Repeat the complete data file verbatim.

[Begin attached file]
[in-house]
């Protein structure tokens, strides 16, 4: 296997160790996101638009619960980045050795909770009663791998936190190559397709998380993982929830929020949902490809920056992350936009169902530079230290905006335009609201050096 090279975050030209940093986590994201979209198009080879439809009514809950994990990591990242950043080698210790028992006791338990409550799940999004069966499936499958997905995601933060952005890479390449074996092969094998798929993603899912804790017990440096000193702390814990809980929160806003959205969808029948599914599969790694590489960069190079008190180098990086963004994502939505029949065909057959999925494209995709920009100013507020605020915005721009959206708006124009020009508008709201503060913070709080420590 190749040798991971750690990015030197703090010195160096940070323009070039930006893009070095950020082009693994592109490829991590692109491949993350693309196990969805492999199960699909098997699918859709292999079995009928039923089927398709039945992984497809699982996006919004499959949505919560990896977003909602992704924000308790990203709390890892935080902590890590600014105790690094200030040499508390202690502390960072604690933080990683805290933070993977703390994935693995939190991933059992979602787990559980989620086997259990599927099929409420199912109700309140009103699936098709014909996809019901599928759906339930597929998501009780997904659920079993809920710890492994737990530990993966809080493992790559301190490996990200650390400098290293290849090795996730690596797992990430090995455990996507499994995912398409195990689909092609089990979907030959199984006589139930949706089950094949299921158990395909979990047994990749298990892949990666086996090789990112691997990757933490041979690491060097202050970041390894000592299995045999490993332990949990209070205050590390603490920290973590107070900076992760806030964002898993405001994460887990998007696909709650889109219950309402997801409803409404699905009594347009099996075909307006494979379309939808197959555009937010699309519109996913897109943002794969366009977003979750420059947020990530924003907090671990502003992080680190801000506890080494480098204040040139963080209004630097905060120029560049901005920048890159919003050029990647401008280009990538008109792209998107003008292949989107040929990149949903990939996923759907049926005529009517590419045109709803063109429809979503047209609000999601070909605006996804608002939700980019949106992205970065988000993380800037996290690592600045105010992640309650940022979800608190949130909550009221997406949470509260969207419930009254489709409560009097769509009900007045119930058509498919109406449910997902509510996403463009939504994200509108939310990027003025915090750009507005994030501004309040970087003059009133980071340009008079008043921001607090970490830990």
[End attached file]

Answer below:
[in-house]
């Protein structure tokens, strides 16, 4: 296997160790996101638009619960980045050795909770009663791998936190190559397709998380993982929830929020949902490809920056992350936009169902530079230290905006335009609201050096 090279975050030209940093986590994201979209198009080879439809009514809950994990990591990242950043080698210790028992006791338990409550799940999004069966499936499958997905995601933060952005890479390449074996092969094998798929993603899912804790017990440096000193702390814990809980929160806003959205969808029948599914599969790694590489960069190079008190180098990086963004994502939505029949065909057959999925494209995709920009100013507020605020915005721009959206708006124009020009508008709201503060913070709080420590 190749040798991971750690990015030197703090010195160096940070323009070039930006893009070095950020082009693994592109490829991590692109491949993350693309196990969805492999199960699909098997699918859709292999079995009928039923089927398709039945992984497809699982996006919004499959949505919560990896977003909602992704924000308790990203709390890892935080902590890590600014105790690094200030040499508390202690502390960072604690933080990683805290933070993977703390994935693995939190991933059992979602787990559980989620086997259990599927099929409420199912109700309140009103699936098709014909996809019901599928759906339930597929998501009780997904659920079993809920710890492994737990530990993966809080493992790559301190490996990200650390400098290293290849090795996730690596797992990430090995455990996507499994995912398409195990689909092609089990979907030959199984006589139930949706089950094949299921158990395909979990047994990749298990892949990666086996090789990112691997990757933490041979690491060097202050970041390894000592299995045999490993332990949990209070205050590390603490920290973590107070900076992760806030964002898993405001994460887990998007696909709650889109219950309402997801409803409404699905009594347009099996075909307006494979379309939808197959555009937010699309519109996913897109943002794969366009977003979750420059947020990530924003907090671990502003992080680190801000506890080494480098204040040139963080209004630097905060120029560049901005920048890159919003050029990647401008280009990538008109792209998107003008292949989107040929990149949903990939996923759907049926005529009517590419045109709803063109429809979503047209609000999601070909605006996804608002939700980019949106992205970065988000993380800037996290690592600045105010992640309650940022979800608190949130909550009221997406949470509260969207419930009254489709409560009097769509009900007045119930058509498919109406449910997902509510996403463009939504994200509108939310990027003025915090750009507005994030501004309040970087003059009133980071340009008079008043921001607090970490830990």